Izumi advances some essential reforms if California is going to restore the world-class reputation for educational excellence it once had.
1. More charter schools. On the CAASPP exam, he wrote, “Latino and African-American charter-school students are closer to reaching grade-level standards than their regular public-school peers.” (It should be noted charters are public schools, but exempt from most of the rigamarole of the state Education Code).
In Los Angeles, charter schools performed better “across every measured subgroup.” The same was true in Oakland.
2. Curb union power. In recent years, the California Teachers Association and the California Federation of Teachers have launched attacks on charters. That obviously has to end.
“While the CTA is the highest spending lobby in Sacramento, many rank-and-file teachers do not support all the positions of the union,” he said.
3. Education Savings Accounts. A new program in West Virginia lets parents use 100 percent of state education dollars, in their case $4,600 per year, for private school tuition, home schooling, or other uses—to which parents can add their own funds.
4. Stop wasting hours and dollars on such foolishness as the recent bill imposing critical race theory indoctrination even on charter school students.
Something has to be done before California wastes the futures of another generation of schoolchildren.
Pat Nolan: Arresting California’s Crime Problem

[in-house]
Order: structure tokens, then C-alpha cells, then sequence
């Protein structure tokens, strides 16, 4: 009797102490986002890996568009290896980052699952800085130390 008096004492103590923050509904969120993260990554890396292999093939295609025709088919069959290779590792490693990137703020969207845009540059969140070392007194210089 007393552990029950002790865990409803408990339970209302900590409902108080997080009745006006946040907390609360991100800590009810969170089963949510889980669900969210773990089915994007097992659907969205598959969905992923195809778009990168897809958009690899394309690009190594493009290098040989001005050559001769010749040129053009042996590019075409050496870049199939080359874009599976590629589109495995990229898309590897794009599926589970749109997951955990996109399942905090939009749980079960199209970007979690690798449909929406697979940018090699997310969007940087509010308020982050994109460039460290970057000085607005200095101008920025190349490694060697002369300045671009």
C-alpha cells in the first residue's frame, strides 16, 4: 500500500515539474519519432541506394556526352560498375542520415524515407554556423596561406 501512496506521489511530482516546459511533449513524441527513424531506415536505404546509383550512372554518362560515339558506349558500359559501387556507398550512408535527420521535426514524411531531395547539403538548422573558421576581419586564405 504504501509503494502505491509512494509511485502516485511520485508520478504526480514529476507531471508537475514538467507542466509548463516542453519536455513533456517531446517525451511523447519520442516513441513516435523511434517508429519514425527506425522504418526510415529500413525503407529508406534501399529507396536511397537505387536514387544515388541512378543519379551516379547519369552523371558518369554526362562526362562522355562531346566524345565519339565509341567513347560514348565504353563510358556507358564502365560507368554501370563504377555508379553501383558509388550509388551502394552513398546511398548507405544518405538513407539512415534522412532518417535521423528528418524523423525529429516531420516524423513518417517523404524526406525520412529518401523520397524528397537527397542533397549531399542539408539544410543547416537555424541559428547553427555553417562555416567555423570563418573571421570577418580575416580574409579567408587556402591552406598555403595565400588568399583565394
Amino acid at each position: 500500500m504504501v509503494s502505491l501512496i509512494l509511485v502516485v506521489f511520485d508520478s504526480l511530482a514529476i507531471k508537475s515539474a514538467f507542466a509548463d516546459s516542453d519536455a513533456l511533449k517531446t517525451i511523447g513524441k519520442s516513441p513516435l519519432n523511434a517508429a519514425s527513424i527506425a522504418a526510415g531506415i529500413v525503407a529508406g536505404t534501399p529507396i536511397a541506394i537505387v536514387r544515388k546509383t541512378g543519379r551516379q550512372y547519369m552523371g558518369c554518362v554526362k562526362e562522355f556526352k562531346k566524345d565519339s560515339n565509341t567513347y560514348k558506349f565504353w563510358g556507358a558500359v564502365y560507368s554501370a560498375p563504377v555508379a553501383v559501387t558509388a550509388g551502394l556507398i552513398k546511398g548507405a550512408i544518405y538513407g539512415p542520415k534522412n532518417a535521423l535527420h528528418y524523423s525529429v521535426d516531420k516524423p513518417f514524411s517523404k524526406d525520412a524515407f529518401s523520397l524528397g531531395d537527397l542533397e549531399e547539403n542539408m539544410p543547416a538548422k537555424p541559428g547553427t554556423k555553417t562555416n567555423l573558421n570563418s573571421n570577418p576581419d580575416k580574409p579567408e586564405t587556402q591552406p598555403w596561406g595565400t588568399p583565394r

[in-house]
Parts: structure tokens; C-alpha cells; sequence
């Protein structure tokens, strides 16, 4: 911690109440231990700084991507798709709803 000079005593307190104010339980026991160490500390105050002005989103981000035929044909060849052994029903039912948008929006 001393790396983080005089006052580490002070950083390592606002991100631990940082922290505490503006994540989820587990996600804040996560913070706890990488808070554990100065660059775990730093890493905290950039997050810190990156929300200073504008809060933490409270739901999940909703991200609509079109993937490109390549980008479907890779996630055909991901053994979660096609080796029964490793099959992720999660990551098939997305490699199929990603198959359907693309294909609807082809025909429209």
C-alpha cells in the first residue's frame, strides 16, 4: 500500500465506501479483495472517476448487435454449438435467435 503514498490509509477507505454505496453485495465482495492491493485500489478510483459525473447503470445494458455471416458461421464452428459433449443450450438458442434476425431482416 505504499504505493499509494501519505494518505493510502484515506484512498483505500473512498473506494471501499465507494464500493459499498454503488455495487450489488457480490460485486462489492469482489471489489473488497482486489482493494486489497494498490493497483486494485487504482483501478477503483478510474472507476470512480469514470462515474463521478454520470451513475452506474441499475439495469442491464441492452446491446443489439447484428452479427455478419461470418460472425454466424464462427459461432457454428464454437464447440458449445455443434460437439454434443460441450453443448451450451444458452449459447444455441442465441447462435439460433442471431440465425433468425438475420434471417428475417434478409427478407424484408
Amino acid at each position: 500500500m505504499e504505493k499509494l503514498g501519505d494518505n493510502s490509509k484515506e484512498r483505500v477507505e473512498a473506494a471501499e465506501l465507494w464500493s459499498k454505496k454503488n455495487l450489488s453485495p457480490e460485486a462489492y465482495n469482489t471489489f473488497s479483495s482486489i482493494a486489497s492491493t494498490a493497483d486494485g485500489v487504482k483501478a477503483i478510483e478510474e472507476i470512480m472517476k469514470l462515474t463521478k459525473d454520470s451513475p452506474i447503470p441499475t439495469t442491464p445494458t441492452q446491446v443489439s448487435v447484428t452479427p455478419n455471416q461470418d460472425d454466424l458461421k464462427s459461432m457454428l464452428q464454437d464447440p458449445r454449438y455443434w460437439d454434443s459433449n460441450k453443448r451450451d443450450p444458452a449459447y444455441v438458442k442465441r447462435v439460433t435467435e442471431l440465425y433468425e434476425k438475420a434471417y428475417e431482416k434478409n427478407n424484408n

When I came to the Orange County Register in 1987 to write on California politics, a promising young Republican politician was Pat Nolan, the Assembly minority leader. I remember meeting with him in our offices in Santa Ana, California.
Then he was caught in an FBI sting operation later called Shrimpscam. He pleaded guilty to one count of racketeering and went to federal prison. Much like the late Chuck Colson, he did his time, then used his abilities for corrections reform and helping those incarcerated. He was pardoned in 2019 by President Trump.
In Nolan’s chapter, he first noted the “California government is failing to protect its people.” Crime is rising. Homicides in 2020 jumped 27 percent statewide, to 2,300. In 2021, it’s worse, with homicides up 40 percent more in Los Angeles and 36 percent in Oakland.
Was it the pandemic? Nolan noted murders actually dropped in England, France, Italy, Japan, and Mexico.
He put part of the blame on “woke” prosecutors, such as Chesa Boudin in San Francisco and George Gascon in Los Angeles.